Left, Right, and Nowhere

Regular readers of this blog are more than fully aware that I've been yelling across the miles for months about the national media's blind spot about the New Orleans disaster: i.e., why the levees and floodwalls failed. Now, I'm metaphorically yelling across the hall.

This weekend, on public radio's Left, Right and Center, the panelists are, as usual, discussing what they believe are the top news stories of the week. The pundits -- Bob Scheer, Tony Blankley, Matt Miller, and the boss of this uber-site, Arianna Huffington -- choose those stories, and the top story they chose this week was...the naming of a new Treasury Secretary. Iran and Iraq at least took second place. What they didn't choose was the Corps of Engineers report taking responsibility for the drowning of a great American city.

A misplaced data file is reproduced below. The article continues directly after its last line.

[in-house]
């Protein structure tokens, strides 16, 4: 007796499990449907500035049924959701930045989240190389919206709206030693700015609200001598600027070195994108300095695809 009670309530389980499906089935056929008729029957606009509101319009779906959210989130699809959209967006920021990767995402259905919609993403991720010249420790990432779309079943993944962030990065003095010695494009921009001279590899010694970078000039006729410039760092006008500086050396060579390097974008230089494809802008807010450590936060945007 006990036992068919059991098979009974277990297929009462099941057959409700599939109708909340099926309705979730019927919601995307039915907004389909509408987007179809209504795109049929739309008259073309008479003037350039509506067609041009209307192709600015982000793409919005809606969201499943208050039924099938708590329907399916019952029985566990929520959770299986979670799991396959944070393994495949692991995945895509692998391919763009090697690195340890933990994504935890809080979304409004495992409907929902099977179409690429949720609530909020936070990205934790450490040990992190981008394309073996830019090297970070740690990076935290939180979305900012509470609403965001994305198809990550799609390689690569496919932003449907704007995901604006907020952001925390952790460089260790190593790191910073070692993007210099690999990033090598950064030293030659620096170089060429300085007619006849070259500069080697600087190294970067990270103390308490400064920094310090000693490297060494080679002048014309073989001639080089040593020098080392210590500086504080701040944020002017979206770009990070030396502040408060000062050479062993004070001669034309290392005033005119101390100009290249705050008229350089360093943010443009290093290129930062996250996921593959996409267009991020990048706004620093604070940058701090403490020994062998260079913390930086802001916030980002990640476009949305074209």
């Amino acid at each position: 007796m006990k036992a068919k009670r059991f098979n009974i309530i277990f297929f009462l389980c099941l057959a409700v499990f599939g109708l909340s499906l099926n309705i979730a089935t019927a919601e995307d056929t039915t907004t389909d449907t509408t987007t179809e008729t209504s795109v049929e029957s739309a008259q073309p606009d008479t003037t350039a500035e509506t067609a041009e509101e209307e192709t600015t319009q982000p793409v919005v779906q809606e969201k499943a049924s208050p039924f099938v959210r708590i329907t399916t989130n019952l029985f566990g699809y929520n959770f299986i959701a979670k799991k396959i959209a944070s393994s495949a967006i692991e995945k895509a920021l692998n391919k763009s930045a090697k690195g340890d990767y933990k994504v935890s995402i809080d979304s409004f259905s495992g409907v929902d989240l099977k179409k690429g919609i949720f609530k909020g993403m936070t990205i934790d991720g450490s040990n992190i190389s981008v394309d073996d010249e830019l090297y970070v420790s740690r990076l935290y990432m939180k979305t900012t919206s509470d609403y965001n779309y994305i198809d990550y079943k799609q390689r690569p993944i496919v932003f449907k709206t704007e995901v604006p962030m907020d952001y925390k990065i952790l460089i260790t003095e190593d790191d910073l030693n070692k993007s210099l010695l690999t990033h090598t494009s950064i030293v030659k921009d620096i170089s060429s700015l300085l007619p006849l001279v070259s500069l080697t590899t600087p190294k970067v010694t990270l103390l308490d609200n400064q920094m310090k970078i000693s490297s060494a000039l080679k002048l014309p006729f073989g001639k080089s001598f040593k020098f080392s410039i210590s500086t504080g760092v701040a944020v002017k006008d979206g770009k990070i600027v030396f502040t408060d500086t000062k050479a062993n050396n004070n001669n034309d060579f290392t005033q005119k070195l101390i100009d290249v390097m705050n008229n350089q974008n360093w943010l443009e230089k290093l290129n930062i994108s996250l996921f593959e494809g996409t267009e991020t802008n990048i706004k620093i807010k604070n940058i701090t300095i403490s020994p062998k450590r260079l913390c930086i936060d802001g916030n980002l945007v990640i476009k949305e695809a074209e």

This kind of thing is unfortunately understandable in broadcasts and publications originating in the self-absorbed NY-DC corridor. That's where dinner parties might actually be absorbed in discussions of the new SecTreas right now, and where pundits feel duty-bound to lead with it on their broadcasts lest they be regarded as insufficiently insular. But LR&C originates in Santa Monica, the home of the homeless, and only Blankley regularly participates from Washington. This blinkered view is particularly amazing if I believe, as I have, that Ms. Huffington reads this section of the HuffPo. People in New Orleans know that, though I have been less than gentle in my adjurations to Brian Williams over this same issue, that Mr. Williams and I know and respect each other. I know and respect Ms. Huffington too, but it was astonishing to listen to these four natter on about the Treasury Secretary, while culpability for the worst man-made engineering disaster in the nation's history was ignored. Trust me, even if Henry Paulson becomes America's worst-ever treasury secretary, he won't cost you and me nearly as much, he won't be responsible for nearly as much suffering, as the Corps' malfeasance in the Crescent City. If it's not a top story this week, when it led NBC Nightly News and got front-page treatment (finally!) in the NYT, when might it be?